An IoT System Using Deep Learning to Classify Camera Trap Images on the Edge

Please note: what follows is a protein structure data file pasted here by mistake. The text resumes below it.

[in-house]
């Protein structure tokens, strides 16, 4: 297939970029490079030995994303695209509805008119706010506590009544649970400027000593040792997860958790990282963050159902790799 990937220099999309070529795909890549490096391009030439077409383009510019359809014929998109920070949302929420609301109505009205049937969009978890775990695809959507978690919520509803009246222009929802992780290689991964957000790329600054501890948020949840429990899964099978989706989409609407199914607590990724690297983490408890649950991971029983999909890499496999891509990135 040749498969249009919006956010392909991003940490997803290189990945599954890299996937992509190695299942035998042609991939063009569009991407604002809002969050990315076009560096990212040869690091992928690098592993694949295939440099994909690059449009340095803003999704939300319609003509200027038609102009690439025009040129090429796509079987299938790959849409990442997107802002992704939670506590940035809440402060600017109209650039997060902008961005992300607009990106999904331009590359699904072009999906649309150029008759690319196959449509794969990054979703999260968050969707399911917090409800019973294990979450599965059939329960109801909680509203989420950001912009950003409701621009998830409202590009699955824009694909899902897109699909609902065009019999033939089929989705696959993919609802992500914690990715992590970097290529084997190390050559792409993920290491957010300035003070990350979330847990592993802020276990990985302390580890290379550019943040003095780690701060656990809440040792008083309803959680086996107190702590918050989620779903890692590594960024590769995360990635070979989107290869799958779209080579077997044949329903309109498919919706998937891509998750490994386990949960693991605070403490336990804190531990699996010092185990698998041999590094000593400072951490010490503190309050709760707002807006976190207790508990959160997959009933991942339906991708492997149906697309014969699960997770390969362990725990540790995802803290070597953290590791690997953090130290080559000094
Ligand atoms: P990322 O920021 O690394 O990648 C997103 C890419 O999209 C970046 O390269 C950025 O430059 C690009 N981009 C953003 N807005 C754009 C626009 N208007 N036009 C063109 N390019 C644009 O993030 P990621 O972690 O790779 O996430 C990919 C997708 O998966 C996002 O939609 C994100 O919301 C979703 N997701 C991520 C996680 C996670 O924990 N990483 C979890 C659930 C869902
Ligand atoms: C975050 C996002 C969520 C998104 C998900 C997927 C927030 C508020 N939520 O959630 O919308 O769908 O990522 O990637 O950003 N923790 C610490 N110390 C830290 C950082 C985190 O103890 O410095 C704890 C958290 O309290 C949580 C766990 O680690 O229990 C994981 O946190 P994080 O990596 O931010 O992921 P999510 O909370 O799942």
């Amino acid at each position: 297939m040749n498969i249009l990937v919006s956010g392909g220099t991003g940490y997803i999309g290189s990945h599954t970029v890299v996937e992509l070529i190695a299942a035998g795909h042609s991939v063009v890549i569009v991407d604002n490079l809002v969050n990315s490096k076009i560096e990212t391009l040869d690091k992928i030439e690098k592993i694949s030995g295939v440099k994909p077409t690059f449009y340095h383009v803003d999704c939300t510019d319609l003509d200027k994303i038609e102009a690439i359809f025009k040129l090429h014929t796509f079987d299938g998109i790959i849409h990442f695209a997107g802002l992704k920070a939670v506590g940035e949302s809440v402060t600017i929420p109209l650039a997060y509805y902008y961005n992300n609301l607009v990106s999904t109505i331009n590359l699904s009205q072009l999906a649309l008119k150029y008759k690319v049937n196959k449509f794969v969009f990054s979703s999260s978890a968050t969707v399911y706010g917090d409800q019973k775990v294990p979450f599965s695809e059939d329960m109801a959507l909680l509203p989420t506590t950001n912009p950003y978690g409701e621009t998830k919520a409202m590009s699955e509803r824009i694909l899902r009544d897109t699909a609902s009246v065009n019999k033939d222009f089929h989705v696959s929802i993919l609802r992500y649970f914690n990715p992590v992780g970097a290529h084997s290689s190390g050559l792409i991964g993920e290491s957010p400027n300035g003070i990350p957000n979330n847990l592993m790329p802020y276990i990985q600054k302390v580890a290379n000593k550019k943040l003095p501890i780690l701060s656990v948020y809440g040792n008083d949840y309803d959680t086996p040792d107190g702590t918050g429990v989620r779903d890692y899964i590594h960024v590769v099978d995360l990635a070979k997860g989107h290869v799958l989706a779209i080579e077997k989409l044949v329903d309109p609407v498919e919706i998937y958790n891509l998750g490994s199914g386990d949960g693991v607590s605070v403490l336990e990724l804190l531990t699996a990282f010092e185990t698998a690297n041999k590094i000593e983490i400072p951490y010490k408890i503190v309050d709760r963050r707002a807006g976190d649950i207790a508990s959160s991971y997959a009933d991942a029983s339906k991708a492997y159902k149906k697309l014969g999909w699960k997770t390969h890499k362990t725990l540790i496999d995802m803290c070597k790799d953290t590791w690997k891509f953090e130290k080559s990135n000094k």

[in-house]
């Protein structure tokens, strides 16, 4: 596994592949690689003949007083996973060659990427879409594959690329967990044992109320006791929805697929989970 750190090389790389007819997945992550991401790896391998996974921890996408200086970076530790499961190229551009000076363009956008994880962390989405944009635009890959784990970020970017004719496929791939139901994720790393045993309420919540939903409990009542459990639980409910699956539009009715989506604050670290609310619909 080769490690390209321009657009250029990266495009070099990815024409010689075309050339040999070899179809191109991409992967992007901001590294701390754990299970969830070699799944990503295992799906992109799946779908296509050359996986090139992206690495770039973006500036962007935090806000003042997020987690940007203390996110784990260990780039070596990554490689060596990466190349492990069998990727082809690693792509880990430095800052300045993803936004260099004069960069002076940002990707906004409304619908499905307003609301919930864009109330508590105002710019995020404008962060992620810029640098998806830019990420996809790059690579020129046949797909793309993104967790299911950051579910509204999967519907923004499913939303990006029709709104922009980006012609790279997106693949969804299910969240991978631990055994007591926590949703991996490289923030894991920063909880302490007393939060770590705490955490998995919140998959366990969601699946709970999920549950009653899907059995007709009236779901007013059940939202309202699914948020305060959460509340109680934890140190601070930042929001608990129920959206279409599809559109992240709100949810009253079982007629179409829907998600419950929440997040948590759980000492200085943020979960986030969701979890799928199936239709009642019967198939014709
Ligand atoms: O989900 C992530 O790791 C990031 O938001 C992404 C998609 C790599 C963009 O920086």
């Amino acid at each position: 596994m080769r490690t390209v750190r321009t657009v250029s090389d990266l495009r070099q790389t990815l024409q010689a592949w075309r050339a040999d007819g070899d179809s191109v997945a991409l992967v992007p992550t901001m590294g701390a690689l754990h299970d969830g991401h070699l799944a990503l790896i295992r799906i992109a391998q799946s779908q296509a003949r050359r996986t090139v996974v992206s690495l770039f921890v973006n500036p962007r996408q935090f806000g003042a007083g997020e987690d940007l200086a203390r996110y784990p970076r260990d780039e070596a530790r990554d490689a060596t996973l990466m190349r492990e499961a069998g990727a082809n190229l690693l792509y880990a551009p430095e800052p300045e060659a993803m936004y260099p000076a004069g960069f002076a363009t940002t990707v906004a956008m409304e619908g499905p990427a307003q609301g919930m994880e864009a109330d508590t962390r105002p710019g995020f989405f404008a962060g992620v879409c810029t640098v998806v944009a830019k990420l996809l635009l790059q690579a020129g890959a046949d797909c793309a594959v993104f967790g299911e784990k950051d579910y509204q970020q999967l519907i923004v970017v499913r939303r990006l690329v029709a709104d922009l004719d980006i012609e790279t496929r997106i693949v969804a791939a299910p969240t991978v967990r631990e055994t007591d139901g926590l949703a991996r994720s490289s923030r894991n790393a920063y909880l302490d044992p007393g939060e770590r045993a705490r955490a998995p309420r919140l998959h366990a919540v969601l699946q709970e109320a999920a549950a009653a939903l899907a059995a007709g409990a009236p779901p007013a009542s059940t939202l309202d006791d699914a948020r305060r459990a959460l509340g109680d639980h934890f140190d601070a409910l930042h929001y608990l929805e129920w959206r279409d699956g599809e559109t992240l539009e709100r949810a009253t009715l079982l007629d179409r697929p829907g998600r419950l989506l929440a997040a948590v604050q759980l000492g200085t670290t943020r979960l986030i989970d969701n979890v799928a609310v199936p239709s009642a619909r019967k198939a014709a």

Camera traps deployed in remote locations provide an effective method for ecologists to monitor and study wildlife in a non-invasive way. However, current camera traps suffer from two problems. First, the images are manually classified and counted, which is expensive. Second, due to manual coding, the results are often stale by the time they get to the ecologists. Using the Internet of Things (IoT) combined with deep learning represents a good solution for both these problems, as the images can be classified automatically, and the results immediately made available to ecologists. This paper proposes an IoT architecture that uses deep learning on edge devices to convey animal classification results to a mobile app using the LoRaWAN low-power, wide-area network. The primary goal of the proposed approach is to reduce the cost of the wildlife monitoring process for ecologists, and to provide real-time animal sightings data from the camera traps in the field. Camera trap image data consisting of 66,400 images were used to train the InceptionV3, MobileNetV2, ResNet18, EfficientNetB1, DenseNet121, and Xception neural network models. While performance of the trained models was statistically different (Kruskal–Wallis: Accuracy H(5) = 22.34, p < 0.05; F1-score H(5) = 13.82, p = 0.0168), there was only a 3% difference in the F1-score between the worst (MobileNet V2) and the best model (Xception). Moreover, the models made similar errors (Adjusted Rand Index (ARI) > 0.88 and Adjusted Mutual Information (AMU) > 0.82). Subsequently, the best model, Xception (Accuracy = 96.1%; F1-score = 0.87; F1-Score = 0.97 with oversampling), was optimized and deployed on the Raspberry Pi, Google Coral, and Nvidia Jetson edge devices using both TenorFlow Lite and TensorRT frameworks. Optimizing the models to run on edge devices reduced the average macro F1-Score to 0.7, and adversely affected the minority classes, reducing their F1-score to as low as 0.18. Upon stress testing, by processing 1000 images consecutively, Jetson Nano, running a TensorRT model, outperformed others with a latency of 0.276 s/image (s.d. = 0.002) while consuming an average current of 1665.21 mA. Raspberry Pi consumed the least average current (838.99 mA) with a ten times worse latency of 2.83 s/image (s.d. = 0.036). Nano was the only reasonable option as an edge device because it could capture most animals whose maximum speeds were below 80 km/h, including goats, lions, ostriches, etc. While the proposed architecture is viable, unbalanced data remain a challenge and the results can potentially be improved by using object detection to reduce imbalances and by exploring semi-supervised learning.